ISSUED: 1 March 2017
MEDIA CONTACT: Valerie Owens
SHEPHERDSTOWN, WV — A Shepherd University student will have the opportunity to present the results of research she’s doing with a professor and another student at the annual meeting of the U.S. Regional Association of the International Association for Landscape Ecology (US-IALE). Sierra Hoffman, a senior biology major from Hagerstown, Maryland, will present a poster during the April 9-13 meeting in Baltimore.
Hoffman is working with Dr. Mark Lesser, assistant professor of biology, and Amaris Jalil, a sophomore biology major from Charles Town, on a study to determine how climate change affects trees in the Shenandoah National Park in Virginia.
“I feel it’s a great honor and it’s prestigious because I know a lot of people don’t have this opportunity to present their findings to such a large conference,” Hoffman said.
Lesser’s research looks at why plants, particularly trees, grow where they do.
“One of the things that I’m just generally interested in is how trees respond to fine-scale differences in climate and topography,” Lesser said. “I am interested in how those trees are going to grow in that location in the future based on climate change, or how they’re going to have to move on the landscape in the future to stay within their climatic niche space.”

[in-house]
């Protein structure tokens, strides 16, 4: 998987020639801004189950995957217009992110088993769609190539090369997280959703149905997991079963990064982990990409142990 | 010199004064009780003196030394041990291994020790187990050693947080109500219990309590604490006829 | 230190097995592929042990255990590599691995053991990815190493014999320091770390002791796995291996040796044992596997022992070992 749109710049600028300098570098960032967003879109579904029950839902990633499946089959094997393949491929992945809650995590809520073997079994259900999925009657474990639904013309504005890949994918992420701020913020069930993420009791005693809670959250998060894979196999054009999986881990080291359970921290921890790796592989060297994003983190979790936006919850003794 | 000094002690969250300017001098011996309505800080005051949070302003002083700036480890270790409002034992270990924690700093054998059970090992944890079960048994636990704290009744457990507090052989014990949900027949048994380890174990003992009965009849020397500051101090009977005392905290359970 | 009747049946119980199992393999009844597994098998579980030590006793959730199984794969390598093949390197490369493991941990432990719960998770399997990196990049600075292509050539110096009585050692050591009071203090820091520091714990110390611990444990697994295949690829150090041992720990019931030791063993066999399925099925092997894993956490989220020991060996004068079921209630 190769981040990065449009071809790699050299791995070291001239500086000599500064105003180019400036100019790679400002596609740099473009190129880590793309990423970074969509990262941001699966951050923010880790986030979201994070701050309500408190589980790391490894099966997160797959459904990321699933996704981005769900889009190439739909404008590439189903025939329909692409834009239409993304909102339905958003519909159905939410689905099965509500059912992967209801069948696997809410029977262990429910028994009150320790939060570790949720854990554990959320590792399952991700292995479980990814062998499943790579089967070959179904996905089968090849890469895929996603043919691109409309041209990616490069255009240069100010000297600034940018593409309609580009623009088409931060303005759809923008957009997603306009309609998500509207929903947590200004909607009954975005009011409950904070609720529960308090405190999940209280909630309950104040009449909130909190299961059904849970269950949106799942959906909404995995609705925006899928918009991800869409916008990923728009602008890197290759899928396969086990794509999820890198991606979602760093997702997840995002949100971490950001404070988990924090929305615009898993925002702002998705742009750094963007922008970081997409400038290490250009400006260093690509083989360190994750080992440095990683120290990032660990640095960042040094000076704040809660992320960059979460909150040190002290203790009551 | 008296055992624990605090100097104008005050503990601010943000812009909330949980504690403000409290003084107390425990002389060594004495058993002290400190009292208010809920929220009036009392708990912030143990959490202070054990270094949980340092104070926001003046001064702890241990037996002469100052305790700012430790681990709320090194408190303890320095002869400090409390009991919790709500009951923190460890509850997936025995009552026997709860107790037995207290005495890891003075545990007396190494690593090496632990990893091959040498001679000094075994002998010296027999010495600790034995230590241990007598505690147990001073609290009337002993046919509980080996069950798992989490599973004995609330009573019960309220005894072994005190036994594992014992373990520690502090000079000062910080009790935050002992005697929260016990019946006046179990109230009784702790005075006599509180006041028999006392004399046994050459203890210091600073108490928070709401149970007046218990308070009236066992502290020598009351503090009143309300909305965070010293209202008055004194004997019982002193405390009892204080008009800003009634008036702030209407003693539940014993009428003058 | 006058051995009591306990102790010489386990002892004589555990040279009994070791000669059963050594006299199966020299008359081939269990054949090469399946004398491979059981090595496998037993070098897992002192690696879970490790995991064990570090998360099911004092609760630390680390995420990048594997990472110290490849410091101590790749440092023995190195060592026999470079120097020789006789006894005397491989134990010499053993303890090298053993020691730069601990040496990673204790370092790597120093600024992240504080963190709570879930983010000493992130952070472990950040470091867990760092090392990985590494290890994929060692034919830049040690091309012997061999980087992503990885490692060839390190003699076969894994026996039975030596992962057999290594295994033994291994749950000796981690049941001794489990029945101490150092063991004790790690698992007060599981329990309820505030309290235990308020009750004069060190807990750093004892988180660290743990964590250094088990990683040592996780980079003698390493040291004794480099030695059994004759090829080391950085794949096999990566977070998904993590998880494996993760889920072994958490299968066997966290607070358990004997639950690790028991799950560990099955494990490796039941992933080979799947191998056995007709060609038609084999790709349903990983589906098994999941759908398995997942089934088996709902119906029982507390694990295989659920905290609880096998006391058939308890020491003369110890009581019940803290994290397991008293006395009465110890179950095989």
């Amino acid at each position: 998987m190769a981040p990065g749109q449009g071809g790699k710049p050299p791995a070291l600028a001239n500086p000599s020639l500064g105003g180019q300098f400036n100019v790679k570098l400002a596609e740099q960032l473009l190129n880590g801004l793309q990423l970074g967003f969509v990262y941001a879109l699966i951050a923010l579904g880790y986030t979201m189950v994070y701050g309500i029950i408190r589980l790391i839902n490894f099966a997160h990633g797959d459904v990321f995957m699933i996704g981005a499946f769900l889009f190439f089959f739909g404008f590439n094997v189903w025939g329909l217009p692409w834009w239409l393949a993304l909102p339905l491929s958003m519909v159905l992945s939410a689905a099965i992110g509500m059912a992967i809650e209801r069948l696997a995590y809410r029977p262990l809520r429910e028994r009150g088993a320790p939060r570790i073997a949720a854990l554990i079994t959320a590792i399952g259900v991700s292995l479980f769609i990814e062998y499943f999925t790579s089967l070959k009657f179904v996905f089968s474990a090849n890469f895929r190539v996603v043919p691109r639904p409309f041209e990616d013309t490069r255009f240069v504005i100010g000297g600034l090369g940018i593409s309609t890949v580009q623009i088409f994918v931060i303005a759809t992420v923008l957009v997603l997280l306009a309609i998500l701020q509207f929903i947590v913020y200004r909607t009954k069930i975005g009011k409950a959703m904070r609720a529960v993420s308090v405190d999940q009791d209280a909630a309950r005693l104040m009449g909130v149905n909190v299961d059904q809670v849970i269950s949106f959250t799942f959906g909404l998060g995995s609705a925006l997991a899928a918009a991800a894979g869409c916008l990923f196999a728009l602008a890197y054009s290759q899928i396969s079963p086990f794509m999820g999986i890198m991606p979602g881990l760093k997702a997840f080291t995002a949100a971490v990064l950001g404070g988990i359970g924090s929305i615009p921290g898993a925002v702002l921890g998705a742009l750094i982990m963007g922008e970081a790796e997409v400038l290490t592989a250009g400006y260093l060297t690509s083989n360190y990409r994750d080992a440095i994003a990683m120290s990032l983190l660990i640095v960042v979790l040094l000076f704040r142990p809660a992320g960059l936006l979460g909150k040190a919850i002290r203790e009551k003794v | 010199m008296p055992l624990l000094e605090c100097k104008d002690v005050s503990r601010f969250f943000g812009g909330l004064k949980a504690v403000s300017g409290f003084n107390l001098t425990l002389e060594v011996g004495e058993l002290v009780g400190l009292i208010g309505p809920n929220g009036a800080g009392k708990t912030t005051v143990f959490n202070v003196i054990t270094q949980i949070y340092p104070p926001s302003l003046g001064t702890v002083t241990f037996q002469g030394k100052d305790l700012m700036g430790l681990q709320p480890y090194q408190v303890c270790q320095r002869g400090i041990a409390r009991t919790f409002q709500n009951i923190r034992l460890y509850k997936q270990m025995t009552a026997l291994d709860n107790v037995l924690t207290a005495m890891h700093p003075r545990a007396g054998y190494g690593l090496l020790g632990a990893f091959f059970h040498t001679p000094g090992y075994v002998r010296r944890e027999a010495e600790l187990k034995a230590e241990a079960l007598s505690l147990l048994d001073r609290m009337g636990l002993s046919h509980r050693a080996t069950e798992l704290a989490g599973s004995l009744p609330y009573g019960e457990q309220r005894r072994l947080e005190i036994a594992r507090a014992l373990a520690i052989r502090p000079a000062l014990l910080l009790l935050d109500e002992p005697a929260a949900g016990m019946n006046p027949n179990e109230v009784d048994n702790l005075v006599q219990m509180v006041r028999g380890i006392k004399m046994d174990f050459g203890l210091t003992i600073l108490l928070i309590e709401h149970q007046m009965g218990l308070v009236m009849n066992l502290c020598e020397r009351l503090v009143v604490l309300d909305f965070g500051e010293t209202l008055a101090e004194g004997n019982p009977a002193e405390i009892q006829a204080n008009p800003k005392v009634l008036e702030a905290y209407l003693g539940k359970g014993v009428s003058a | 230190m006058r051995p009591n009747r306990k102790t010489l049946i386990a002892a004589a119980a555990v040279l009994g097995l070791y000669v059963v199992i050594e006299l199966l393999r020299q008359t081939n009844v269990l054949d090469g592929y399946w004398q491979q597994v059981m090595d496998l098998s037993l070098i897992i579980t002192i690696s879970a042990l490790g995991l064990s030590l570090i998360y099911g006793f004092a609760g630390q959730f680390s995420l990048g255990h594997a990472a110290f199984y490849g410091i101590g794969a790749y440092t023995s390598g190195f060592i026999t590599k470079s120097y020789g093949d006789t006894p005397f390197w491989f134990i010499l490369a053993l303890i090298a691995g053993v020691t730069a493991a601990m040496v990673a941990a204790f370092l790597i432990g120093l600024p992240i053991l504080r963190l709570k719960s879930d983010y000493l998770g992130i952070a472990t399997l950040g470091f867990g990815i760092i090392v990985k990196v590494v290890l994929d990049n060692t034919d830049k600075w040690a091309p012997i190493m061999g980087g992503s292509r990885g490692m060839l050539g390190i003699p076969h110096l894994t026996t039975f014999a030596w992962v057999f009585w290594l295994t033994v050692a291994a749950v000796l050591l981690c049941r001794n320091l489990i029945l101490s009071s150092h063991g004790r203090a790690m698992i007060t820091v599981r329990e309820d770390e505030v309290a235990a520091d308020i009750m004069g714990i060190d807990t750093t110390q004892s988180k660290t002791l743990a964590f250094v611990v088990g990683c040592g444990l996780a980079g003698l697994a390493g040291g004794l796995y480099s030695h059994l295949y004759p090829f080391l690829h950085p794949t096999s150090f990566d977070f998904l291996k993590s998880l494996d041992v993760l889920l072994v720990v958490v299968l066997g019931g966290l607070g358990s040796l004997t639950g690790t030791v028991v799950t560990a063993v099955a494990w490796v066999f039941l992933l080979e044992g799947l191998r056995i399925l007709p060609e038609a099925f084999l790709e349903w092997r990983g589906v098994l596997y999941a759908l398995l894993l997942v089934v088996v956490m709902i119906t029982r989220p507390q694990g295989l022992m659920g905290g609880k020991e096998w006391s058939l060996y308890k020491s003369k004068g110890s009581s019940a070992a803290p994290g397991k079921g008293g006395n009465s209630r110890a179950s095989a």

Lesser, Hoffman, and Jalil collected tree core samples of 120 red oak trees at 24 different locations that spanned the full elevational range of the park. Hoffman and Jalil sanded and cataloged the samples, and measured the tree rings going back to 1965.
Hoffman received an undergraduate research fellowship from the NASA West Virginia Space Grant Consortium, which allowed her to work with Lesser over the summer and to attend the upcoming US-IALE meeting. Jalil received a Shepherd Opportunities to Attract Research Students (SOARS) grant to help with the research.
“I collected the data from NOAA (National Oceanic and Atmospheric Administration) weather stations and predicted the climate patterns,” Jalil said. “That way we can discover what climate variables most affected the width of the red oak tree rings.”
“I think it’s really interesting to figure out the different climatic variables and topographic variables as far as looking at the entire heterogeneous tree community and being able to find one answer for one tree and then being able to apply it to the entire community,” Hoffman said. “I think it would be really cool to find a pattern.”
In addition to the poster presentation in Baltimore, Hoffman will do an oral presentation of her research during the West Virginia Academy of Sciences annual meeting April 8 at Glenville State College, and Jalil will do a poster presentation based on the climate research she conducted.
Listen to the interview HERE.
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